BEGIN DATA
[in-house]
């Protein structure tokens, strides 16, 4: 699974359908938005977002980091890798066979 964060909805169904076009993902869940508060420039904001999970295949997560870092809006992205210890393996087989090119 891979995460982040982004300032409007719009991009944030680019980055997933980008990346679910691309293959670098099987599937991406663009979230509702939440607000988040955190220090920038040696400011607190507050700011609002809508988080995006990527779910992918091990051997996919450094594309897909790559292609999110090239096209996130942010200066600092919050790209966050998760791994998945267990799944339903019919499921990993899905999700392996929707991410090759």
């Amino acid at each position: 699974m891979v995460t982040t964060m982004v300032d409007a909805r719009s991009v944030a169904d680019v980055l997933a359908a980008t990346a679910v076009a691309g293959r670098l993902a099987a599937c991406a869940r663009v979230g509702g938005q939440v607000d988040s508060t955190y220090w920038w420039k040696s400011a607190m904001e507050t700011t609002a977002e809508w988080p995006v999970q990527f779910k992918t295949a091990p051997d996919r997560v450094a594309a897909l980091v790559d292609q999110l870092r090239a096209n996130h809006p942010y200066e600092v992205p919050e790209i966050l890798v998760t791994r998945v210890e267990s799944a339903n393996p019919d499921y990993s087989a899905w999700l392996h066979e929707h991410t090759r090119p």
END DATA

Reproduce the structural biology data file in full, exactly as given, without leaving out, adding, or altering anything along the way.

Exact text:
[in-house]
């Protein structure tokens, strides 16, 4: 699974359908938005977002980091890798066979 964060909805169904076009993902869940508060420039904001999970295949997560870092809006992205210890393996087989090119 891979995460982040982004300032409007719009991009944030680019980055997933980008990346679910691309293959670098099987599937991406663009979230509702939440607000988040955190220090920038040696400011607190507050700011609002809508988080995006990527779910992918091990051997996919450094594309897909790559292609999110090239096209996130942010200066600092919050790209966050998760791994998945267990799944339903019919499921990993899905999700392996929707991410090759």
């Amino acid at each position: 699974m891979v995460t982040t964060m982004v300032d409007a909805r719009s991009v944030a169904d680019v980055l997933a359908a980008t990346a679910v076009a691309g293959r670098l993902a099987a599937c991406a869940r663009v979230g509702g938005q939440v607000d988040s508060t955190y220090w920038w420039k040696s400011a607190m904001e507050t700011t609002a977002e809508w988080p995006v999970q990527f779910k992918t295949a091990p051997d996919r997560v450094a594309a897909l980091v790559d292609q999110l870092r090239a096209n996130h809006p942010y200066e600092v992205p919050e790209i966050l890798v998760t791994r998945v210890e267990s799944a339903n393996p019919d499921y990993s087989a899905w999700l392996h066979e929707h991410t090759r090119p």